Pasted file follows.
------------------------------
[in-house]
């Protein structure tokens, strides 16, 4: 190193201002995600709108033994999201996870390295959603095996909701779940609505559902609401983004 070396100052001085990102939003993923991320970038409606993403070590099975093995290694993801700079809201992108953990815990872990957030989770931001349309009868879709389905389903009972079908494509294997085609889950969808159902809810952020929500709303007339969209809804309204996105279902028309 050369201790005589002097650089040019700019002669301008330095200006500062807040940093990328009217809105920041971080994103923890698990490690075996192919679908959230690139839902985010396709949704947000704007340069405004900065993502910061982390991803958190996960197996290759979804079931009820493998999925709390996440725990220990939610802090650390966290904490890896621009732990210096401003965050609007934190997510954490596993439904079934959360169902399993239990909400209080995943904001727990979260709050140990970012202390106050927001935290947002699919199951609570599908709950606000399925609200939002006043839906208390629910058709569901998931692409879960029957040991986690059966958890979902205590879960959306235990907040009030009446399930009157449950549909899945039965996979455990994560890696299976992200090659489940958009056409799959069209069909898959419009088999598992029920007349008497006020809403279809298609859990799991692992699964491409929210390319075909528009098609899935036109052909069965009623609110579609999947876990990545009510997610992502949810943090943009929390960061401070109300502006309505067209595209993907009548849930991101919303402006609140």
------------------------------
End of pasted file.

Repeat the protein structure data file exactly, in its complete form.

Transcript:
[in-house]
């Protein structure tokens, strides 16, 4: 190193201002995600709108033994999201996870390295959603095996909701779940609505559902609401983004 070396100052001085990102939003993923991320970038409606993403070590099975093995290694993801700079809201992108953990815990872990957030989770931001349309009868879709389905389903009972079908494509294997085609889950969808159902809810952020929500709303007339969209809804309204996105279902028309 050369201790005589002097650089040019700019002669301008330095200006500062807040940093990328009217809105920041971080994103923890698990490690075996192919679908959230690139839902985010396709949704947000704007340069405004900065993502910061982390991803958190996960197996290759979804079931009820493998999925709390996440725990220990939610802090650390966290904490890896621009732990210096401003965050609007934190997510954490596993439904079934959360169902399993239990909400209080995943904001727990979260709050140990970012202390106050927001935290947002699919199951609570599908709950606000399925609200939002006043839906208390629910058709569901998931692409879960029957040991986690059966958890979902205590879960959306235990907040009030009446399930009157449950549909899945039965996979455990994560890696299976992200090659489940958009056409799959069209069909898959419009088999598992029920007349008497006020809403279809298609859990799991692992699964491409929210390319075909528009098609899935036109052909069965009623609110579609999947876990990545009510997610992502949810943090943009929390960061401070109300502006309505067209595209993907009548849930991101919303402006609140």